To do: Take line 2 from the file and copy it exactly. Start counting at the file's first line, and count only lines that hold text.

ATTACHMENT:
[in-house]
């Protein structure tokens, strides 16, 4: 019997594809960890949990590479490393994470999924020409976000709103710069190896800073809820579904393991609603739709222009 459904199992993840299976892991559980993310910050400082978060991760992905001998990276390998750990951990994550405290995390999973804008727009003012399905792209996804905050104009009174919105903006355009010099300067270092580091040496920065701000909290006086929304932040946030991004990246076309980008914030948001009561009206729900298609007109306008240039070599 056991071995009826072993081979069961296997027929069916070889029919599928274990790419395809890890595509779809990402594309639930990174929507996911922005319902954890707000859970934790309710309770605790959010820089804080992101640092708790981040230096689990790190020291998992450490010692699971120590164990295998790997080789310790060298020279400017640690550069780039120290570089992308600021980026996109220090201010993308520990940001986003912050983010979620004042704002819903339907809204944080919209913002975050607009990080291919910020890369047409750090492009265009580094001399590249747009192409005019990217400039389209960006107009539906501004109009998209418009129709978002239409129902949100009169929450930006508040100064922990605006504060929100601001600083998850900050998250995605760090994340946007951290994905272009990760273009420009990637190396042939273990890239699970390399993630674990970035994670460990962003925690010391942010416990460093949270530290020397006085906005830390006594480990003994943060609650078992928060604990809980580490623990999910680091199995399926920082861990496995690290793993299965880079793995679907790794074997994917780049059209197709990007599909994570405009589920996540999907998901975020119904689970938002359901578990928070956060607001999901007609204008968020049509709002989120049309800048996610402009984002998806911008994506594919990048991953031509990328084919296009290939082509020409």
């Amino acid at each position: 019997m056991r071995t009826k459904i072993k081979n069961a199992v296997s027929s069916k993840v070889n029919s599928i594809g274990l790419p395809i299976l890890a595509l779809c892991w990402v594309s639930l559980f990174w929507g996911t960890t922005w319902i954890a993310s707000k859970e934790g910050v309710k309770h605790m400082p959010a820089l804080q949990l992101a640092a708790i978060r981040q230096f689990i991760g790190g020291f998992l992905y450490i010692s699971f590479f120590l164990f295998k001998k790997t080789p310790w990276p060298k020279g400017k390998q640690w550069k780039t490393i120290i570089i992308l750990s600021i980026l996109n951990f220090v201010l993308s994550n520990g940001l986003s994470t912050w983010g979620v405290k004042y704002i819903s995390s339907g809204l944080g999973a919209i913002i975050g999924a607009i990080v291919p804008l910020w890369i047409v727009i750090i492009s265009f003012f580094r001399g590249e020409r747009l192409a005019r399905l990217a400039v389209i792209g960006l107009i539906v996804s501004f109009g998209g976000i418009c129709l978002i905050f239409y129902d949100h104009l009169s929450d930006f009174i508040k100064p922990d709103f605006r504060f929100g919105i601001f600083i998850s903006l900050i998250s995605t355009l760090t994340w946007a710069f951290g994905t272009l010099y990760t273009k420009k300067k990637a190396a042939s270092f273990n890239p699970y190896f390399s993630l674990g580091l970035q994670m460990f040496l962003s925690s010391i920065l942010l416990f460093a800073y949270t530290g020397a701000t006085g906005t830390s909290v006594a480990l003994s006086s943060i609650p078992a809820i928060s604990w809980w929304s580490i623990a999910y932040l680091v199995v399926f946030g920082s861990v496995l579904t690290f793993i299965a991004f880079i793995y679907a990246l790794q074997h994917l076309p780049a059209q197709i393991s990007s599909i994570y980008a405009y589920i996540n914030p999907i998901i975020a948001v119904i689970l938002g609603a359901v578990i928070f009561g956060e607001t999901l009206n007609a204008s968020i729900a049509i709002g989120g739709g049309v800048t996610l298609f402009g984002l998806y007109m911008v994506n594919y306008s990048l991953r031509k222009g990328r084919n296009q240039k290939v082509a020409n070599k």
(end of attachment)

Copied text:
């Protein structure tokens, strides 16, 4: 019997594809960890949990590479490393994470999924020409976000709103710069190896800073809820579904393991609603739709222009 459904199992993840299976892991559980993310910050400082978060991760992905001998990276390998750990951990994550405290995390999973804008727009003012399905792209996804905050104009009174919105903006355009010099300067270092580091040496920065701000909290006086929304932040946030991004990246076309980008914030948001009561009206729900298609007109306008240039070599 056991071995009826072993081979069961296997027929069916070889029919599928274990790419395809890890595509779809990402594309639930990174929507996911922005319902954890707000859970934790309710309770605790959010820089804080992101640092708790981040230096689990790190020291998992450490010692699971120590164990295998790997080789310790060298020279400017640690550069780039120290570089992308600021980026996109220090201010993308520990940001986003912050983010979620004042704002819903339907809204944080919209913002975050607009990080291919910020890369047409750090492009265009580094001399590249747009192409005019990217400039389209960006107009539906501004109009998209418009129709978002239409129902949100009169929450930006508040100064922990605006504060929100601001600083998850900050998250995605760090994340946007951290994905272009990760273009420009990637190396042939273990890239699970390399993630674990970035994670460990962003925690010391942010416990460093949270530290020397006085906005830390006594480990003994943060609650078992928060604990809980580490623990999910680091199995399926920082861990496995690290793993299965880079793995679907790794074997994917780049059209197709990007599909994570405009589920996540999907998901975020119904689970938002359901578990928070956060607001999901007609204008968020049509709002989120049309800048996610402009984002998806911008994506594919990048991953031509990328084919296009290939082509020409």